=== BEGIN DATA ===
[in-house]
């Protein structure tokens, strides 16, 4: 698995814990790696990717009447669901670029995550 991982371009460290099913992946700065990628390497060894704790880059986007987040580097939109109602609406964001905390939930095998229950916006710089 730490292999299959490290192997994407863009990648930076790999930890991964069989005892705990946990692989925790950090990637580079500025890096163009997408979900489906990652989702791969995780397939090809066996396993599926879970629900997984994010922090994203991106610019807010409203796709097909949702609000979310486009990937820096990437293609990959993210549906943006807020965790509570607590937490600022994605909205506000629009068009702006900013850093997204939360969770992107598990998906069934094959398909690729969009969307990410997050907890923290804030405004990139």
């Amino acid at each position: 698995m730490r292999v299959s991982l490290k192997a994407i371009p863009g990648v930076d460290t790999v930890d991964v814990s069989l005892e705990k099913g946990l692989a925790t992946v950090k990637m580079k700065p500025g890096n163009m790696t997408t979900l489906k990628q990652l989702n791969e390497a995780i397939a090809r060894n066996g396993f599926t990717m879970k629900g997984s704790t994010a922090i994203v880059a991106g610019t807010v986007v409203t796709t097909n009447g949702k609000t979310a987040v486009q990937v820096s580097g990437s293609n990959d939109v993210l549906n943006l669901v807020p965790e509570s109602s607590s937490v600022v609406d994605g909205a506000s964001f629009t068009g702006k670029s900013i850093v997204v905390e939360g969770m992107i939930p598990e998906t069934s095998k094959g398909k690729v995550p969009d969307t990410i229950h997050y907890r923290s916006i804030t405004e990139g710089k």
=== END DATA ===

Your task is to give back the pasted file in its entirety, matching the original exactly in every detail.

[in-house]
């Protein structure tokens, strides 16, 4: 698995814990790696990717009447669901670029995550 991982371009460290099913992946700065990628390497060894704790880059986007987040580097939109109602609406964001905390939930095998229950916006710089 730490292999299959490290192997994407863009990648930076790999930890991964069989005892705990946990692989925790950090990637580079500025890096163009997408979900489906990652989702791969995780397939090809066996396993599926879970629900997984994010922090994203991106610019807010409203796709097909949702609000979310486009990937820096990437293609990959993210549906943006807020965790509570607590937490600022994605909205506000629009068009702006900013850093997204939360969770992107598990998906069934094959398909690729969009969307990410997050907890923290804030405004990139």
């Amino acid at each position: 698995m730490r292999v299959s991982l490290k192997a994407i371009p863009g990648v930076d460290t790999v930890d991964v814990s069989l005892e705990k099913g946990l692989a925790t992946v950090k990637m580079k700065p500025g890096n163009m790696t997408t979900l489906k990628q990652l989702n791969e390497a995780i397939a090809r060894n066996g396993f599926t990717m879970k629900g997984s704790t994010a922090i994203v880059a991106g610019t807010v986007v409203t796709t097909n009447g949702k609000t979310a987040v486009q990937v820096s580097g990437s293609n990959d939109v993210l549906n943006l669901v807020p965790e509570s109602s607590s937490v600022v609406d994605g909205a506000s964001f629009t068009g702006k670029s900013i850093v997204v905390e939360g969770m992107i939930p598990e998906t069934s095998k094959g398909k690729v995550p969009d969307t990410i229950h997050y907890r923290s916006i804030t405004e990139g710089k």